Some Android Apps Hosted on Galaxy Store Could Spread Malware
A few Android apps available through Samsung's Galaxy Store could be easily considered malware and even provide a backdoor for future malware infections, according to security researcher 'linuxct' and Android Police's Max Weinbach.
Android users know more official Android app stores exist besides Google Play. A few phone manufacturers choose to include their own store in addition to Google Play. Unfortunately, even if it's an official store, it doesn't necessarily mean that the apps it offers are safe.
As a case in point, the Galaxy Store is home to several Showbox clones. The base app was actually a pirated streaming app for movies, now defunct, which in itself would disqualify it from official channels. Somehow, many Showbox clones are available through Samsung's store. As Weinbach discovered, the Google Play protection, which is available by default through Android services, blocked the installation.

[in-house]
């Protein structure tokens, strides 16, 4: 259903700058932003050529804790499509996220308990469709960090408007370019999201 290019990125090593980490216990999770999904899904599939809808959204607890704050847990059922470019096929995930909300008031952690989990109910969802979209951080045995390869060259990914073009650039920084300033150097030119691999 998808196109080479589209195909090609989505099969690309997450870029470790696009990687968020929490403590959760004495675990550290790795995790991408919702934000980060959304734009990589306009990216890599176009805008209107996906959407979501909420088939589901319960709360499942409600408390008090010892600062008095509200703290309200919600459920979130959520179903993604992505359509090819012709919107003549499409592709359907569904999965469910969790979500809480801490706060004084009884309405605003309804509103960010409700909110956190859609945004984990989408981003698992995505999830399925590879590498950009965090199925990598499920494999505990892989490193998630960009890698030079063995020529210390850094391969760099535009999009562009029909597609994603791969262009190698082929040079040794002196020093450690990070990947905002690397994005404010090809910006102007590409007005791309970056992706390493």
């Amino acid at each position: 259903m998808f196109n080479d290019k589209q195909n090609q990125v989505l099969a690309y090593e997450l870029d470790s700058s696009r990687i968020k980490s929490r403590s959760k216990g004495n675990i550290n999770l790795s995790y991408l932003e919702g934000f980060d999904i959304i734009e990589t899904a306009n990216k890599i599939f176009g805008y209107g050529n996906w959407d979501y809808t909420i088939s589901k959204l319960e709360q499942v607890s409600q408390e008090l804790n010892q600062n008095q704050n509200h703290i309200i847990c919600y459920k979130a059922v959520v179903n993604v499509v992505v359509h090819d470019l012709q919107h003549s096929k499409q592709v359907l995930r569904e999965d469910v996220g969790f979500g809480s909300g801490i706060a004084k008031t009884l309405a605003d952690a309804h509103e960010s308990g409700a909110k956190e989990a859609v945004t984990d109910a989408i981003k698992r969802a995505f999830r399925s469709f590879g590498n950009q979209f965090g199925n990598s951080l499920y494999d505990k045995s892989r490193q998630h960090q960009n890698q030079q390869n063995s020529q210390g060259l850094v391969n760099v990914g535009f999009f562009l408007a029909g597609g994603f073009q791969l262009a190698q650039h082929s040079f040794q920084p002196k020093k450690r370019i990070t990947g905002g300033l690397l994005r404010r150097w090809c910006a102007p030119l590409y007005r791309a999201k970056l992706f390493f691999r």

Security researcher linuxct took a closer look at the code and found that, while the apps themselves are not infected with anything, they allow attackers to download and run other code, similar to a dropper. This means criminals could use the opportunity provided by the Galaxy Store to spread malware and weaponize the Android apps.
The good news is that Google services and security solutions will pick up any attempt to install these apps, but users should also pay close attention to the apps they install and the permissions they ask. For example, the Showbox clones asked for permissions to access Contacts and Phone, even though they shouldn't need it.
Because the Galaxy Store doesn't show how many people have downloaded an app, it's impossible to tell how widespread the problem really is. It's always a good idea to have a security solution running in the background, just in case some app bypasses the embedded protection in the official stores.
The silver lining is that soon after Android Police's report Samsung removed the apps from the Galaxy Store.
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